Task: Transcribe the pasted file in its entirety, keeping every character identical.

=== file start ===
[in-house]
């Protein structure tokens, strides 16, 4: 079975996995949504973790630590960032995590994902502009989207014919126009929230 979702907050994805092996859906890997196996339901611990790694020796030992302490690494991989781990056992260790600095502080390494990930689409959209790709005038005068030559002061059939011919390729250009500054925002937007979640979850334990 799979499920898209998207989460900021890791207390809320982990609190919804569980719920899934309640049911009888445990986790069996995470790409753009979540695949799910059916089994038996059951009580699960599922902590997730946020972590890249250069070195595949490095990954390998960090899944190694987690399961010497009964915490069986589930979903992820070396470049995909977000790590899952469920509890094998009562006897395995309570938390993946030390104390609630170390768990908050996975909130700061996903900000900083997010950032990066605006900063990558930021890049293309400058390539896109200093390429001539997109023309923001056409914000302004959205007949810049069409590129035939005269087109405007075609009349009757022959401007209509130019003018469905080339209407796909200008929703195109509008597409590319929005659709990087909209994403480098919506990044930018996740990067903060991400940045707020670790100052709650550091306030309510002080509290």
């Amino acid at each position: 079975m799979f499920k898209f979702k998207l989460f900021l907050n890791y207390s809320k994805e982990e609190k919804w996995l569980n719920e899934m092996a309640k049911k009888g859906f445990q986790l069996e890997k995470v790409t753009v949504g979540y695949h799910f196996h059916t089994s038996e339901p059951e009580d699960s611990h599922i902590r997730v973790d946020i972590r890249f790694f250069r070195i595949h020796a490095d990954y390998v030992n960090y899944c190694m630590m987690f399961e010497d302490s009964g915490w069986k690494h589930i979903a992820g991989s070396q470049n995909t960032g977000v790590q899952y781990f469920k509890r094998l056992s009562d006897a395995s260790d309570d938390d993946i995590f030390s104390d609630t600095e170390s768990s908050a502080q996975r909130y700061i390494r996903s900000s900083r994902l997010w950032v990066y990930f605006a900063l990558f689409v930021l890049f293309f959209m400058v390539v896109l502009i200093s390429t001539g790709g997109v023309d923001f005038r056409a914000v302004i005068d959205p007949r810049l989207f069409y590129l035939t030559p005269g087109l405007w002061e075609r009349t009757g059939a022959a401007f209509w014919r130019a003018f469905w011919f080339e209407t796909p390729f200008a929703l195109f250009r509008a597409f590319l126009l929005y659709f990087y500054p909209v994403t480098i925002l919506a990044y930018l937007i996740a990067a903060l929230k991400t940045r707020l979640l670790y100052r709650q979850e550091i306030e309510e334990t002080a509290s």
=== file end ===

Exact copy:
[in-house]
């Protein structure tokens, strides 16, 4: 079975996995949504973790630590960032995590994902502009989207014919126009929230 979702907050994805092996859906890997196996339901611990790694020796030992302490690494991989781990056992260790600095502080390494990930689409959209790709005038005068030559002061059939011919390729250009500054925002937007979640979850334990 799979499920898209998207989460900021890791207390809320982990609190919804569980719920899934309640049911009888445990986790069996995470790409753009979540695949799910059916089994038996059951009580699960599922902590997730946020972590890249250069070195595949490095990954390998960090899944190694987690399961010497009964915490069986589930979903992820070396470049995909977000790590899952469920509890094998009562006897395995309570938390993946030390104390609630170390768990908050996975909130700061996903900000900083997010950032990066605006900063990558930021890049293309400058390539896109200093390429001539997109023309923001056409914000302004959205007949810049069409590129035939005269087109405007075609009349009757022959401007209509130019003018469905080339209407796909200008929703195109509008597409590319929005659709990087909209994403480098919506990044930018996740990067903060991400940045707020670790100052709650550091306030309510002080509290």
């Amino acid at each position: 079975m799979f499920k898209f979702k998207l989460f900021l907050n890791y207390s809320k994805e982990e609190k919804w996995l569980n719920e899934m092996a309640k049911k009888g859906f445990q986790l069996e890997k995470v790409t753009v949504g979540y695949h799910f196996h059916t089994s038996e339901p059951e009580d699960s611990h599922i902590r997730v973790d946020i972590r890249f790694f250069r070195i595949h020796a490095d990954y390998v030992n960090y899944c190694m630590m987690f399961e010497d302490s009964g915490w069986k690494h589930i979903a992820g991989s070396q470049n995909t960032g977000v790590q899952y781990f469920k509890r094998l056992s009562d006897a395995s260790d309570d938390d993946i995590f030390s104390d609630t600095e170390s768990s908050a502080q996975r909130y700061i390494r996903s900000s900083r994902l997010w950032v990066y990930f605006a900063l990558f689409v930021l890049f293309f959209m400058v390539v896109l502009i200093s390429t001539g790709g997109v023309d923001f005038r056409a914000v302004i005068d959205p007949r810049l989207f069409y590129l035939t030559p005269g087109l405007w002061e075609r009349t009757g059939a022959a401007f209509w014919r130019a003018f469905w011919f080339e209407t796909p390729f200008a929703l195109f250009r509008a597409f590319l126009l929005y659709f990087y500054p909209v994403t480098i925002l919506a990044y930018l937007i996740a990067a903060l929230k991400t940045r707020l979640l670790y100052r709650q979850e550091i306030e309510e334990t002080a509290s």